You can get tons of different answers to your question from percentage of shroud strength to guys saying

"just tighten'm up til yer mast is straight and there ain't no play in the war."

Also, some folks say on older boats you shouldn't tighten the shrouds quite as tight as the original specs do to age etc.
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Old 30-09-2014, 05:38   #3
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Re: Rigging tension - Islander 26

Thanks thomm225.

Finally got the boat over to the Cove Marina yesterday from Scott's Creek in Portsmouth. Wind was flat all day. The little 8 HP Tohatsu did a good job on the 5 1/2 hour trip. About 2/3 throttle making about 3.5 knots. I am happy to have the boat closer to home and not having to drive through the tunnels all the time.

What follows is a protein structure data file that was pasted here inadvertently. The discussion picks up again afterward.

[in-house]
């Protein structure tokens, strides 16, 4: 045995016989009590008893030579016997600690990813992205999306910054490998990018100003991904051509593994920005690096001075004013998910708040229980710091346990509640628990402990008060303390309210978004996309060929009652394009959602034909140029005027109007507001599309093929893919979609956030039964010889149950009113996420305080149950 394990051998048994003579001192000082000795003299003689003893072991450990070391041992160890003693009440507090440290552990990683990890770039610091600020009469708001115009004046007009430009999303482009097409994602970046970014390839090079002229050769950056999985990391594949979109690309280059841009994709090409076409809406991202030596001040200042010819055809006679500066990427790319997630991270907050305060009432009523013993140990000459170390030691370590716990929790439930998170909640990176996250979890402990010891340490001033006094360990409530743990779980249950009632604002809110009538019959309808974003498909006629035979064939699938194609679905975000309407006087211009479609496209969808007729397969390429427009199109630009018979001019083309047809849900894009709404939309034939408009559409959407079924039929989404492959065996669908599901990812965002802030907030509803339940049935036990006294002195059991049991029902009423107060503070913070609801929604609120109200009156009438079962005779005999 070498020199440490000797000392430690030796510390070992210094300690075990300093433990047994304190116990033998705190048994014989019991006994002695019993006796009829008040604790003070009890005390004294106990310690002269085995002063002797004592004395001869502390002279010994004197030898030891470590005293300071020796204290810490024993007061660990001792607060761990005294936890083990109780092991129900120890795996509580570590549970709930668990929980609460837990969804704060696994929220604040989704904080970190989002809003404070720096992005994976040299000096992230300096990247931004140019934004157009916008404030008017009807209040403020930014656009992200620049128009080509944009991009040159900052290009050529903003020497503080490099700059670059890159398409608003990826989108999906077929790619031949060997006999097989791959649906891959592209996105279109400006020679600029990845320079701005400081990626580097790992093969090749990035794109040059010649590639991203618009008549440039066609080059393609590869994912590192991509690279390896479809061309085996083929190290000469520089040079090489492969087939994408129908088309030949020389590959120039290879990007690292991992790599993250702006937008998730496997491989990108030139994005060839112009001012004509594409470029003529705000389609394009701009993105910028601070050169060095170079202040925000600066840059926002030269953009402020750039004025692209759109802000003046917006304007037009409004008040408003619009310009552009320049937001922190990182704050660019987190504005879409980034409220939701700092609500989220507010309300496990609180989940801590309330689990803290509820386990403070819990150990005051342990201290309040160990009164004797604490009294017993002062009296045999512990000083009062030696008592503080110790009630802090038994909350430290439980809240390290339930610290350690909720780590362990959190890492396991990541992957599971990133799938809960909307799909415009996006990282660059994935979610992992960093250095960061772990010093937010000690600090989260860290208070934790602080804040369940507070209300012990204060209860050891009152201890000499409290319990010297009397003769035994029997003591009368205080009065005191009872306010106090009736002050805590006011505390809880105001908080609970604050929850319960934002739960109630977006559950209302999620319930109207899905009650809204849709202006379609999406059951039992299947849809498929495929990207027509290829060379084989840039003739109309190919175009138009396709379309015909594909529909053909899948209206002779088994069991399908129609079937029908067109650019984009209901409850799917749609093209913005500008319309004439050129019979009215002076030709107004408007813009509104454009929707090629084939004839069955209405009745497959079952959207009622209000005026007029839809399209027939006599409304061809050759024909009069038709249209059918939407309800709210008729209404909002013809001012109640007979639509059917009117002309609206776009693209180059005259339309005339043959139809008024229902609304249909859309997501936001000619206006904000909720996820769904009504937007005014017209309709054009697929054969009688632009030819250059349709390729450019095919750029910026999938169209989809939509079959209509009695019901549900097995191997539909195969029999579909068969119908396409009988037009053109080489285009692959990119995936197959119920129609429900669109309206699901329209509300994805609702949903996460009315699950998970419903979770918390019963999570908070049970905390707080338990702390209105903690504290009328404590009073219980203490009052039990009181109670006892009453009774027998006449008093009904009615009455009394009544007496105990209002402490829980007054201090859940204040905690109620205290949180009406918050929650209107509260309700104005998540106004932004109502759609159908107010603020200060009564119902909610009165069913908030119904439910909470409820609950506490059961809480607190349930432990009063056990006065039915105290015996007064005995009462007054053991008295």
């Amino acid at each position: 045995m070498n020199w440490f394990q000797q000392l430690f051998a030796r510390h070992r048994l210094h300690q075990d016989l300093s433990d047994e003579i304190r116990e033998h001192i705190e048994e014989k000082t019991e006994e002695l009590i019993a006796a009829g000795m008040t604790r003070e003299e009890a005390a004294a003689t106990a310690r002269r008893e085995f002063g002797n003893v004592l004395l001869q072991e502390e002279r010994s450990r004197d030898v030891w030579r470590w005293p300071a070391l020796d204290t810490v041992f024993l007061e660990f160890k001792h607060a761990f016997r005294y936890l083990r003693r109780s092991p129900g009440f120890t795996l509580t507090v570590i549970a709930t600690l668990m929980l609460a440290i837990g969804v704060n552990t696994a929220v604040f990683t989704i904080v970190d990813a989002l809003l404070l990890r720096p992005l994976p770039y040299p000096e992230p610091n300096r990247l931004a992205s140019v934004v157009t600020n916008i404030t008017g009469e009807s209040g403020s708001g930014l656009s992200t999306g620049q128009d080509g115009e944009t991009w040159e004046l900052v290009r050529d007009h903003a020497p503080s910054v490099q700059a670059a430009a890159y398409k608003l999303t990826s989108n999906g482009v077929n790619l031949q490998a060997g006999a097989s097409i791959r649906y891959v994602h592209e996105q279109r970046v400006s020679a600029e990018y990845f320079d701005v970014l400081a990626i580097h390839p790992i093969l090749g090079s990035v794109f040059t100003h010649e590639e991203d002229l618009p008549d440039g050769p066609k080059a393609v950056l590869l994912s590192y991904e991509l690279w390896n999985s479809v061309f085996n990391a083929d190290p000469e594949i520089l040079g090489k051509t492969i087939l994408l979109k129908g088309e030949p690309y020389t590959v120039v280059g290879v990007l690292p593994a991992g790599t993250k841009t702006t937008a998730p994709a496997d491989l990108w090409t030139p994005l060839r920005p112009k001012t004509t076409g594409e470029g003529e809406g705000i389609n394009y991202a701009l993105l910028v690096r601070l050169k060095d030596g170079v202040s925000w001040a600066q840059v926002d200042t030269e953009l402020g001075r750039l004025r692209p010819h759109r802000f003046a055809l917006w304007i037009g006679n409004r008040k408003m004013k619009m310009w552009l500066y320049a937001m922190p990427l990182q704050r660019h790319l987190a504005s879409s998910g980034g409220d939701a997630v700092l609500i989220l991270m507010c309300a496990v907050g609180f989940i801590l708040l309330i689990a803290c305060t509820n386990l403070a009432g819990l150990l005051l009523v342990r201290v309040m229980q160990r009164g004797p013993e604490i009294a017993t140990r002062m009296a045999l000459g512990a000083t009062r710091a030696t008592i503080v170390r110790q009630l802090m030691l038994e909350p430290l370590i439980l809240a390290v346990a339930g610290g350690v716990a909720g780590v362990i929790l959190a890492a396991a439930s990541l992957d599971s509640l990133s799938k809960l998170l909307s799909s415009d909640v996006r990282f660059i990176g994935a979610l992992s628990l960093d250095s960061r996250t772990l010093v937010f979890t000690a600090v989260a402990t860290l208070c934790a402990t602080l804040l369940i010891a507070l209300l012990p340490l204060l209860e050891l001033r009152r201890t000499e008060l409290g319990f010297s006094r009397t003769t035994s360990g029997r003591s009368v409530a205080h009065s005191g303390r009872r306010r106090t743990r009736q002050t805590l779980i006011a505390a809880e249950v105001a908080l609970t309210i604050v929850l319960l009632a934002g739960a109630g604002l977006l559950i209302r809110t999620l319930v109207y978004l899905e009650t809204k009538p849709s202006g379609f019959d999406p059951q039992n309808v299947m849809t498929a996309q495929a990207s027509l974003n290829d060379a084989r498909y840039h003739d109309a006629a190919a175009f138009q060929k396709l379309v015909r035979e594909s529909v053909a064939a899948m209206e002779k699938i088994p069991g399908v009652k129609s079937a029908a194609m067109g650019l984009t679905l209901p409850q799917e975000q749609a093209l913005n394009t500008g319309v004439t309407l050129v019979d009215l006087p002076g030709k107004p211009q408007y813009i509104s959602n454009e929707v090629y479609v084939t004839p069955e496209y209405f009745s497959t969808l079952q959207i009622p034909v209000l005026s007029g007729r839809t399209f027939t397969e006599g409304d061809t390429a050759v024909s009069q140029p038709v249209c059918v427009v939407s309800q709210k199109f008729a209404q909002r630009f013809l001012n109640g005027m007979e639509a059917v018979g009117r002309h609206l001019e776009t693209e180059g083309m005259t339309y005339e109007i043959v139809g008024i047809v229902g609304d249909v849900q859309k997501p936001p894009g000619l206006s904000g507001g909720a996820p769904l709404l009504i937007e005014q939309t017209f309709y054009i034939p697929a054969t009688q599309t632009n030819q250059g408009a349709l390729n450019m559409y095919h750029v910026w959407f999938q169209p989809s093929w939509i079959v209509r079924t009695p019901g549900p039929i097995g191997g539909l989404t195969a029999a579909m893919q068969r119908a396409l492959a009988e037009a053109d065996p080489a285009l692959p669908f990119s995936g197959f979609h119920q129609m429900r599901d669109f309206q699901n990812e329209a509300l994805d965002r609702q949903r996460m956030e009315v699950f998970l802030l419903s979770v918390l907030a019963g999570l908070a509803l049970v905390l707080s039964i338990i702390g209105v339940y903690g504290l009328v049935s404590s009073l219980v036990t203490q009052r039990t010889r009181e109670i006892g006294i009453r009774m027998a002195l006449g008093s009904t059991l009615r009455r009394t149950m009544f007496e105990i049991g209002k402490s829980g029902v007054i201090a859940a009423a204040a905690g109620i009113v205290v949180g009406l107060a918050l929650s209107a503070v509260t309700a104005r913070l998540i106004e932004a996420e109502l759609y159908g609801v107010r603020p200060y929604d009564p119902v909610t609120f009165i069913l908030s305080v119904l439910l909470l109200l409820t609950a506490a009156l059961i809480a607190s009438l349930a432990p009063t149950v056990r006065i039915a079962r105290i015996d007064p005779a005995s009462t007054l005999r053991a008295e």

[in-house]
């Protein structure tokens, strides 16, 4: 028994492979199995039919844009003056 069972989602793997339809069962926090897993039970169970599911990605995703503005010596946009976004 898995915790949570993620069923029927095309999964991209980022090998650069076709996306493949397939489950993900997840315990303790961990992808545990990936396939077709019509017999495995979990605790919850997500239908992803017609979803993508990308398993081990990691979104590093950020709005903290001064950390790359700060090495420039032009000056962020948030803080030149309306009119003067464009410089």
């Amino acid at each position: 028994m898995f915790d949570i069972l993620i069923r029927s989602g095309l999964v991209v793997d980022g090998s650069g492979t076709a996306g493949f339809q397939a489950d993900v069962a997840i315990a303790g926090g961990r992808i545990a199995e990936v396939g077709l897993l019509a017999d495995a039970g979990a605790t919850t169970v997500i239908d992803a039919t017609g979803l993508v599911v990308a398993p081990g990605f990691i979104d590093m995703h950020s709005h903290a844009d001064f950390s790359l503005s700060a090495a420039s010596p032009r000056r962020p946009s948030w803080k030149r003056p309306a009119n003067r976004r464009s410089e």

Very fun day overall....dodging container ships.
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Old 30-09-2014, 06:01   #4
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Re: Rigging tension - Islander 26

Bob Perry can probably advise you, for a small fee.
Web ➥ Robert H. Perry Yacht Designers, Inc.
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Blog ➥ Yacht Design According to Perry
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Old 30-09-2014, 06:06   #5
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Re: Rigging tension - Islander 26

Okay, nice. I saw an Islander over at Cobb's this passed weekend I just assumed that was your boat although it didn't have an outboard that I could see.

As for the ships, it seems whenever I really need to cross Thimble Shoal Channel for a straight shot in coming from Kiptopeke etc there are usually one or two of them to dodge with maybe a Navy Ship in the middle of them.